Is there an example where the random oracle has been used to prove security, then removed to shows this?

Many. Here are a few such examples:

  • Oblivious transfer extension is a core cryptographic primitive in the area of secure computation, which allows to achieve much more efficient protocols by transforming a small number of "oblivious transfers" into a much larger number, using only a few hashes for each new oblivious transfer generated. An efficient OT extension protocol was first given in this paper. The security is proven in the ROM, but it can also be proven assuming that the hash function statisfies correlation robustness, a property which they introduce in the same paper.
  • The free-XOR trick is a method to improve the efficiency of garbled circuits, also a core primitive in secure computation. It was first introduced here and proven secure in the ROM, and later proven secure in the standard model in this paper by replacing the hash by a special symmetric encryption secure against a certain type of related-key attacks.
  • The Fiat-Shamir transform is, arguably, one of the most famous applications of the ROM. It allows to transform interactive zero-knowledge protocols into non-interactive zero-knowledge protocols. Proving security of non-interactive protocols obtained through the Fiat-Shamir heuristic has been a major open problem for more than 3 decades, one which attracted a lot of attention from the cryptographic community. The first results in this respect were mainly negative, proving the uninstantiability of the Fiat-Shamir transform in the standard model, for some class of protocols. However, things have changed recently: it has been shown that a large class of interactive protocol can be made non interactive with the Fiat-Shamir transform, if the hash function satisfies correlation intractability for an appropriate class of samplers. Then, hash functions satisfying correlation intractability for important class of samples have been constructed from various assumptions, culminating with a very recent construction of such hash functions from the LWE assumption, which finally solved the long standing open problem of constructing non-interactive zero-knowledge proofs from LWE.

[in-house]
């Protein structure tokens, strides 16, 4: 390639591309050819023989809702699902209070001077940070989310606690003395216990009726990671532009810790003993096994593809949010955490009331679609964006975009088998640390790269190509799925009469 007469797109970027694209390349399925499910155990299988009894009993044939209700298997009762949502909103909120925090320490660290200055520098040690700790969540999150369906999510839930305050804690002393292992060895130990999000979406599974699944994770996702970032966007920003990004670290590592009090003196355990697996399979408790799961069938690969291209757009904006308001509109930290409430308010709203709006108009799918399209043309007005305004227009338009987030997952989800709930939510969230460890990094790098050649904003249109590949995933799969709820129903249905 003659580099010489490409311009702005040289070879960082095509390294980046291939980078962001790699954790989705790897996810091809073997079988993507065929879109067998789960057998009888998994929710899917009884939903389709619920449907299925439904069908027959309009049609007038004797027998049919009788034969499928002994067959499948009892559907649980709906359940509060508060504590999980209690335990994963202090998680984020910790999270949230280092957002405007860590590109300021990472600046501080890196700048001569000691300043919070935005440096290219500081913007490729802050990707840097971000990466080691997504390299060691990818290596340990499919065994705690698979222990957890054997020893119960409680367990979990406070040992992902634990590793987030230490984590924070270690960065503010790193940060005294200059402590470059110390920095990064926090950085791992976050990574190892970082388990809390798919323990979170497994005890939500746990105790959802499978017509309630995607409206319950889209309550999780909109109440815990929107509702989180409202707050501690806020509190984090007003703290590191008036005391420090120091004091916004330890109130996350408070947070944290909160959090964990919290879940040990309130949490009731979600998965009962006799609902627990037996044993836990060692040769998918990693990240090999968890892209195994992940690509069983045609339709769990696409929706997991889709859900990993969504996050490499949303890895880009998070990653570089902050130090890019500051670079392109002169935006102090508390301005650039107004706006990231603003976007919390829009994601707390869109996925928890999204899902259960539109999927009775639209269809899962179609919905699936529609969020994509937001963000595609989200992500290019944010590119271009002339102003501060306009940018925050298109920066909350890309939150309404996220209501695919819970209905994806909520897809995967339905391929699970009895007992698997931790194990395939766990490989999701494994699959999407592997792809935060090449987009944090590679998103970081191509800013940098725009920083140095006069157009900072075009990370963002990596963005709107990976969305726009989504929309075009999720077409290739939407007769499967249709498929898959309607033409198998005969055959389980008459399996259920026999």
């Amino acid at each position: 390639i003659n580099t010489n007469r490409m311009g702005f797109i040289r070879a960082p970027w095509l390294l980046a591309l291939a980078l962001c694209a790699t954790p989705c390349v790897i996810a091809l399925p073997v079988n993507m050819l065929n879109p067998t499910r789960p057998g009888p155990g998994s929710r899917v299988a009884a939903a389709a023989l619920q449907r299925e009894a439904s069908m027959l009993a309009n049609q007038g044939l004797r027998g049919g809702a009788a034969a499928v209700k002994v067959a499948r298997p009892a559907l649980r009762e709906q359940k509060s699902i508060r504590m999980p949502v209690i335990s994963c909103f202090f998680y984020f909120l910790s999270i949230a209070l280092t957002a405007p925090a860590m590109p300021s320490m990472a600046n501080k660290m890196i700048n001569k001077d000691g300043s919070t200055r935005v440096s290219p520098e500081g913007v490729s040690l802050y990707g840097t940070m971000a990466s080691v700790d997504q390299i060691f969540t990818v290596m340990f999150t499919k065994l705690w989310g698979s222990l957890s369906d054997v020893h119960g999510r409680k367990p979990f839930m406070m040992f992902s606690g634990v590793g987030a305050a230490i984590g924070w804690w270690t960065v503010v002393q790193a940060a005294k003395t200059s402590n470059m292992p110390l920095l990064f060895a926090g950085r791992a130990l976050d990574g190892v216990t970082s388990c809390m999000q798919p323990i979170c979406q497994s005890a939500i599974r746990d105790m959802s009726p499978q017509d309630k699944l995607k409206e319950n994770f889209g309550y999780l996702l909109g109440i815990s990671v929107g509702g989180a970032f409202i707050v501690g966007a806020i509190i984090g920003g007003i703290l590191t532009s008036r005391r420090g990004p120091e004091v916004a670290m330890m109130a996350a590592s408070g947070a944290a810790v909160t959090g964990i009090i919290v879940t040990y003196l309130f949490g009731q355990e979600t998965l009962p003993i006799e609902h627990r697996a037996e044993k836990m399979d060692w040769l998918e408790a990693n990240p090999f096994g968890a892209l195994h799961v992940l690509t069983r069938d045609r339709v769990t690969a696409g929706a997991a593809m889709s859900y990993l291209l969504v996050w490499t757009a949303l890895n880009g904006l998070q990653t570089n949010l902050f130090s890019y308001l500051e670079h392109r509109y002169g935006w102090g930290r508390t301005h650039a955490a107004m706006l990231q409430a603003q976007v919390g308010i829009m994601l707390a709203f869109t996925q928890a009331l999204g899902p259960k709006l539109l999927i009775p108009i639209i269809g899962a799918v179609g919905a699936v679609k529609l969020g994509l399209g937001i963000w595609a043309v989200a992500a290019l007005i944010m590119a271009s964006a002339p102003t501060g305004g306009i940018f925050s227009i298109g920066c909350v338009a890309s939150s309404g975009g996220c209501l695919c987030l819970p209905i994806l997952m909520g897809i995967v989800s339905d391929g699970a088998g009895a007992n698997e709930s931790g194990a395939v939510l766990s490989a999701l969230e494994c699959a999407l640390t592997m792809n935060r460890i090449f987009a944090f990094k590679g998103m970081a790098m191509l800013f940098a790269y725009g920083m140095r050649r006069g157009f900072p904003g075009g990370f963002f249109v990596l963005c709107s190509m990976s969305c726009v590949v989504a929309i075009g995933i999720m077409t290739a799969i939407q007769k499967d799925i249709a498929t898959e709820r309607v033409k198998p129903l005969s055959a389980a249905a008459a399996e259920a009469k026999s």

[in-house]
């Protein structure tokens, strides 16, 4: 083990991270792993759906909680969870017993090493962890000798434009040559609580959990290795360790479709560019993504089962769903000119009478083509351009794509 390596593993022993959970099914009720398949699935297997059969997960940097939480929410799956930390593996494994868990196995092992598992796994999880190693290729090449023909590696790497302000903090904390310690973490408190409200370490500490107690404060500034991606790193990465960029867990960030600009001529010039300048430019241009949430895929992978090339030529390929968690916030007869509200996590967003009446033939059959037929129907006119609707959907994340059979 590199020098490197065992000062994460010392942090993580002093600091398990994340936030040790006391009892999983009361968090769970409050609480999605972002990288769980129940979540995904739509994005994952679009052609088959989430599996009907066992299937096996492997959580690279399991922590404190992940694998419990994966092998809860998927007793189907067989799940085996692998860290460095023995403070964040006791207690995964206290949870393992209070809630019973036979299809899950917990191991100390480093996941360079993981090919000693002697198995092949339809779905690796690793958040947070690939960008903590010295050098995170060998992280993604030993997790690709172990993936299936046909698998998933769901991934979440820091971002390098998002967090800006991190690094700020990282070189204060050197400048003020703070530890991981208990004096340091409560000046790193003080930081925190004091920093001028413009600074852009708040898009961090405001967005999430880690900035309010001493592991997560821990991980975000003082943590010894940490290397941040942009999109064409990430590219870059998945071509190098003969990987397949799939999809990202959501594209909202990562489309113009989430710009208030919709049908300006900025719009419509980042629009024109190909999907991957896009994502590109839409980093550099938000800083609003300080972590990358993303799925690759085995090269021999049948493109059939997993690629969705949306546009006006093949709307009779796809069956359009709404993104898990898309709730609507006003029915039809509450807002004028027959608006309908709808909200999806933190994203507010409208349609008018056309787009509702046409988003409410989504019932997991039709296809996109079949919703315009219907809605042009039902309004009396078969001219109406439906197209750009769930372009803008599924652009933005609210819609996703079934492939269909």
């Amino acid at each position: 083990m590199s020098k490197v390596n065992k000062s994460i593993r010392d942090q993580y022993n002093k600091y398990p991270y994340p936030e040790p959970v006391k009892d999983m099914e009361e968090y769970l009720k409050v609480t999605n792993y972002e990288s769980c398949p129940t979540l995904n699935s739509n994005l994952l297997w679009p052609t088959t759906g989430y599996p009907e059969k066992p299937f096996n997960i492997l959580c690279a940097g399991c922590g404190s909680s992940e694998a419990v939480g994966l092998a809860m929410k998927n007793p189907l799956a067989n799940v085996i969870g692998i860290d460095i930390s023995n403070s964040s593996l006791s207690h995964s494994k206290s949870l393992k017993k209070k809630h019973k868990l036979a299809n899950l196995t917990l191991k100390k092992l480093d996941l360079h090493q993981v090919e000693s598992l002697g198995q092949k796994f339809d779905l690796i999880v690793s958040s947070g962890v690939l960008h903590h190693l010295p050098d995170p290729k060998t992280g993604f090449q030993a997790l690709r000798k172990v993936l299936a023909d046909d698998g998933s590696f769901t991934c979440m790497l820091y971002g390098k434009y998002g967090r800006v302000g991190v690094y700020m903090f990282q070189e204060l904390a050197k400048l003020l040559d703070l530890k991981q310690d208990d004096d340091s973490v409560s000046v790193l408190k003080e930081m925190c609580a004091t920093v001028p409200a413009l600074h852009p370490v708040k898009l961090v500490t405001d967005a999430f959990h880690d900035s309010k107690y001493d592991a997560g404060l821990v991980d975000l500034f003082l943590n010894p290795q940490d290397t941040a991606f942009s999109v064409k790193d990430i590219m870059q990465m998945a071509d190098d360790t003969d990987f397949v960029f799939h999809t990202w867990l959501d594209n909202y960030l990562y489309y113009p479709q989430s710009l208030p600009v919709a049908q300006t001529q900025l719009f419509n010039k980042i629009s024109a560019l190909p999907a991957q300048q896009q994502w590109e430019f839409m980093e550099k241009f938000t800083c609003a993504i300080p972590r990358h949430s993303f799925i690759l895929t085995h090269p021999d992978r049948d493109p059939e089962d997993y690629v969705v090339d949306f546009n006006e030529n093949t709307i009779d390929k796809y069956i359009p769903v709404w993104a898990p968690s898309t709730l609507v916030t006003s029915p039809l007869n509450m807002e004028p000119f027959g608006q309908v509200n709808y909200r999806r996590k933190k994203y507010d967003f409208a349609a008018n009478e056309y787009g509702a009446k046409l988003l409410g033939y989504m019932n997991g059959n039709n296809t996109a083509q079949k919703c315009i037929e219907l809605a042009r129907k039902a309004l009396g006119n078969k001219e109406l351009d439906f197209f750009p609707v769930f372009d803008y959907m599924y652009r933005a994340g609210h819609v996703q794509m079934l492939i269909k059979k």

• Other situations include building point function obfuscation with auxiliary inputs, or very strong forms of leakage resilient pseudorandom generators, both known in the ROM, but which were only recently obtained in a beautiful paper with a security analysis in the standard model.
  • RSA-OAEP has been analyzed and proven IND-CPA secure in the standard model here, under the $\phi$-hiding assumption, and assuming that the underlying hash function was $k$-wise independent. It was previously only known to be secure under the RSA assumption when modeling the hash function as a random oracle.

This is just a sample of the things that come directly to my mind, there are many more.

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  • $\begingroup$ beautifully written $\endgroup$ – WeCanBeFriends Jun 4 at 13:24